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Technical education partnership benefits Kentucky students

March 22, 2002View for printing

Gov. Paul Patton announced today a technical education partnership that creates a more seamless path to postsecondary education and training for Kentucky high school students, allowing them to get a head start on their college education.

The partnership between the Cabinet for Workforce Development’s Department for Technical Education and the Kentucky Community and Technical College System (KCTCS) allows technical education students to simultaneously enroll in high school and community and technical colleges. It also simplifies course transfers from high school technical programs to KCTCS.

This partnership includes all of the systems’ major program areas - information technology, business technology, health careers, construction technology, automotive technology and manufacturing technology.

“Kentucky Tech students now have the opportunity to earn KCTCS credit while in high school, transfer that to any of the 28 community and technical colleges and not miss a beat in their education,” said the governor. “This also provides them with a solid foundation of skills they need to be successful in today’s and tomorrow’s economy.”

More than 65 percent of Kentucky’s job growth in the next five years will be in jobs requiring some or extensive postsecondary education and training, according to the Kentucky Department for Employment Services. The governor noted that technical education leads to good-paying careers in both the traditional and new economies.

“Kentucky Tech and KCTCS prepare students for jobs as computer database administrators, laboratory technologists, electricians and tool and die makers, just to name a few,” Patton said. “The schools also lay the groundwork for students who want to become engineers, doctors and scientists.

“These are not the vocational schools of the 1950s when the activities often centered around making a bird house in shop class,” Patton said. “These are state-of-the-art technical schools and colleges where young men and women train on computers and highly advanced equipment that is used by today’s cutting-edge industries and health care facilities.”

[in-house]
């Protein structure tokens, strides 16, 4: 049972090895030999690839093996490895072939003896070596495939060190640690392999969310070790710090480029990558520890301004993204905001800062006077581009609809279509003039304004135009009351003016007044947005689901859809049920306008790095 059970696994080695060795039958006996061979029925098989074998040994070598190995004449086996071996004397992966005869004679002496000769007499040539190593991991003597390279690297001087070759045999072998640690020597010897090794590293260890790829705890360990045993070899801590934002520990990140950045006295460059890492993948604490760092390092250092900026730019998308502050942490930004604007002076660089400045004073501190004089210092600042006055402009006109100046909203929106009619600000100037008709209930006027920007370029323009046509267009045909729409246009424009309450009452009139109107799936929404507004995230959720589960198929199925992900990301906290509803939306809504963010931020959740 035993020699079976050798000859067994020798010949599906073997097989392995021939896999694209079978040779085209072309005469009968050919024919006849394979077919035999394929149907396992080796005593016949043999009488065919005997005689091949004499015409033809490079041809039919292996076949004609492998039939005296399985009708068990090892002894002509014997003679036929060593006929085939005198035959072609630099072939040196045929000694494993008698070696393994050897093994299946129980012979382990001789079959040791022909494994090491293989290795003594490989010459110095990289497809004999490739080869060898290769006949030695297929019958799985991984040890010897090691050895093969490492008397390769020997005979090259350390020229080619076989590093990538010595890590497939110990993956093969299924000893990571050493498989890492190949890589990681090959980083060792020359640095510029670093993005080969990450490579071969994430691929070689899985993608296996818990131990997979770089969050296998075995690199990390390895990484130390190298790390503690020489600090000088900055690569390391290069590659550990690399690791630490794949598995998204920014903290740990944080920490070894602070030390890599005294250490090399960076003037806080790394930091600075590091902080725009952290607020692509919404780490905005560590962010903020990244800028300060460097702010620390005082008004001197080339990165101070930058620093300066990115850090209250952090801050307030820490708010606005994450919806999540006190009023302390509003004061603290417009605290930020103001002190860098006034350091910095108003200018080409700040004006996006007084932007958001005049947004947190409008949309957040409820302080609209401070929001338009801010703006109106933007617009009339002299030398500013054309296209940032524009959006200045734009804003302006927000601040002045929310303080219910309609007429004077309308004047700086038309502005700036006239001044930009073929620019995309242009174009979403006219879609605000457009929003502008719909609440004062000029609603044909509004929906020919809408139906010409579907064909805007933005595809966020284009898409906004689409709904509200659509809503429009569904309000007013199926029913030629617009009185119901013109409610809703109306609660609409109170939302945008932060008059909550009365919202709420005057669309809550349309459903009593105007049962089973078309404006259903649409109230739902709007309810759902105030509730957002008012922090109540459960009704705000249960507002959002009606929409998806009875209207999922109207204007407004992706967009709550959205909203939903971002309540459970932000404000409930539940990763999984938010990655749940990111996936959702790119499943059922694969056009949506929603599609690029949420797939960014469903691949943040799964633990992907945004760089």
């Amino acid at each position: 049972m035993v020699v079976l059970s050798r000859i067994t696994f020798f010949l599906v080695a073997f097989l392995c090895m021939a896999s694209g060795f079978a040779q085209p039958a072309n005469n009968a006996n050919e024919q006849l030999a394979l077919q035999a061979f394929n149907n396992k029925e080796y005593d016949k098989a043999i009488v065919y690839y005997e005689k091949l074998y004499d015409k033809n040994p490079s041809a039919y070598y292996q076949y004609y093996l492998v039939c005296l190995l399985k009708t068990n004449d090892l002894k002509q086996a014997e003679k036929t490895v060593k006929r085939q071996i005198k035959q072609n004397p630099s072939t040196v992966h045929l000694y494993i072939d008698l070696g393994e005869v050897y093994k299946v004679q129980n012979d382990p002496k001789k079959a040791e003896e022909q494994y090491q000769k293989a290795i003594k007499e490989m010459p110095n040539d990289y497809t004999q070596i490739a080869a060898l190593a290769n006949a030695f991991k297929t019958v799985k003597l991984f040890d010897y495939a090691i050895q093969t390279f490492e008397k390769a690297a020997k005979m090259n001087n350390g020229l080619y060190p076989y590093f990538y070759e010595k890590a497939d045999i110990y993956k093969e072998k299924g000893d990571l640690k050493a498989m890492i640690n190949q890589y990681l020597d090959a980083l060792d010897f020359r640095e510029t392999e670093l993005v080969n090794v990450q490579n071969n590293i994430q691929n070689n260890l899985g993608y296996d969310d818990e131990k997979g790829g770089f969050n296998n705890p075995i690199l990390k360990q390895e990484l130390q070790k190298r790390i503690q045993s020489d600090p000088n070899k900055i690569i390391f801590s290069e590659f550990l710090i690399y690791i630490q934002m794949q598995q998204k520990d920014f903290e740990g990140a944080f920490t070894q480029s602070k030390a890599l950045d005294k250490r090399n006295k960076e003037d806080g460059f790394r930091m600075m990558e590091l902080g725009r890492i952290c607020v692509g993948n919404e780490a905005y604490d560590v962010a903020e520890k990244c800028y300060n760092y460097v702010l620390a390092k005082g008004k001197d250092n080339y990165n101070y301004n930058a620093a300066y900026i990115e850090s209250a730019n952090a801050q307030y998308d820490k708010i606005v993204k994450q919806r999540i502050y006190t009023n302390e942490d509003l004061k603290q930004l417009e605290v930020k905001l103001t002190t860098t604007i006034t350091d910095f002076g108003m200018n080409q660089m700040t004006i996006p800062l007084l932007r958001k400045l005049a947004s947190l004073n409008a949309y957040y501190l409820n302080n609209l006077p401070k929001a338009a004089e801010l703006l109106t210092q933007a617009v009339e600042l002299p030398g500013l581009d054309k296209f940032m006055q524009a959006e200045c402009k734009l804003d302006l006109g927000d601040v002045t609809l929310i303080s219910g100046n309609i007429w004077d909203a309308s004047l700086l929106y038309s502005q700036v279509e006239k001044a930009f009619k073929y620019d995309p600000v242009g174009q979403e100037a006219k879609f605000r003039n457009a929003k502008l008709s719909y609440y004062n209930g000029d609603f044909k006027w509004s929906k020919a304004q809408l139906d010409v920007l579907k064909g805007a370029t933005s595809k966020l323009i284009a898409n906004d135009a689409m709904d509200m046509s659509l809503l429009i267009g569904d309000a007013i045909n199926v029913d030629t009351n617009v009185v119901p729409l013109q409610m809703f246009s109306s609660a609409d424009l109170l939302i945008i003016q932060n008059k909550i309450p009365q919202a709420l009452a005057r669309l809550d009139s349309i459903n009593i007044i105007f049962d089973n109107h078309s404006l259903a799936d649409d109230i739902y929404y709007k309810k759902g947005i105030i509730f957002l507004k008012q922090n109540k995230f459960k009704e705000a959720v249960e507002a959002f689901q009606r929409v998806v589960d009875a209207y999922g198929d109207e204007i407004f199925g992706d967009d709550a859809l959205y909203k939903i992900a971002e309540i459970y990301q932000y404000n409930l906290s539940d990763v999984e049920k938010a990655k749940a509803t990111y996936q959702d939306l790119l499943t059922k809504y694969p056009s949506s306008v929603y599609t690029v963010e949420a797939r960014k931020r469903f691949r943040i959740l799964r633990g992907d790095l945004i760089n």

KCTCS President Michael B. McCall said that this partnership has far-reaching implications for Kentucky students.

“KCTCS colleges focus on creating seamless pathways that assist students in moving from secondary through postsecondary education,” said Michael B. McCall, KCTCS president. “Our partnership with Kentucky Tech promotes access to postsecondary education and changes the lives of students across the Commonwealth.”

“It’s never too early for students to start thinking about their future education and career options,” said Cabinet for Workforce Development Secretary Allen D. Rose. “Kentucky Tech classes save students time and money, give them options for continuing their education at a community or technical college practically anywhere in the state and lead to fulfilling, good-paying jobs.”

In the current school year, more than 24,000 students are enrolled in 53 Kentucky Tech schools that serve 127 of the state’s school districts. More information about Kentucky Tech, including school locations, is available at or by calling 1-800-223-5632.

KCTCS enrolls 63,000 students in credit courses and touches the lives of 250,000 students annually through a wide variety of program and services. KCTCS colleges provide accessible and affordable education and training through academic and technical associate degrees; diploma and certificate programs in occupational fields; pre-baccalaureate education; adult, continuing and development education; customized training for business and industry; and distance learning. For more information, visit .

NEWS RELEASE Contact: Terri Giltner (502) 564-2611 Janet Williams Hoover (502) 564-6606 Bryan Armstrong (859) 246-3146 ... nership.htm
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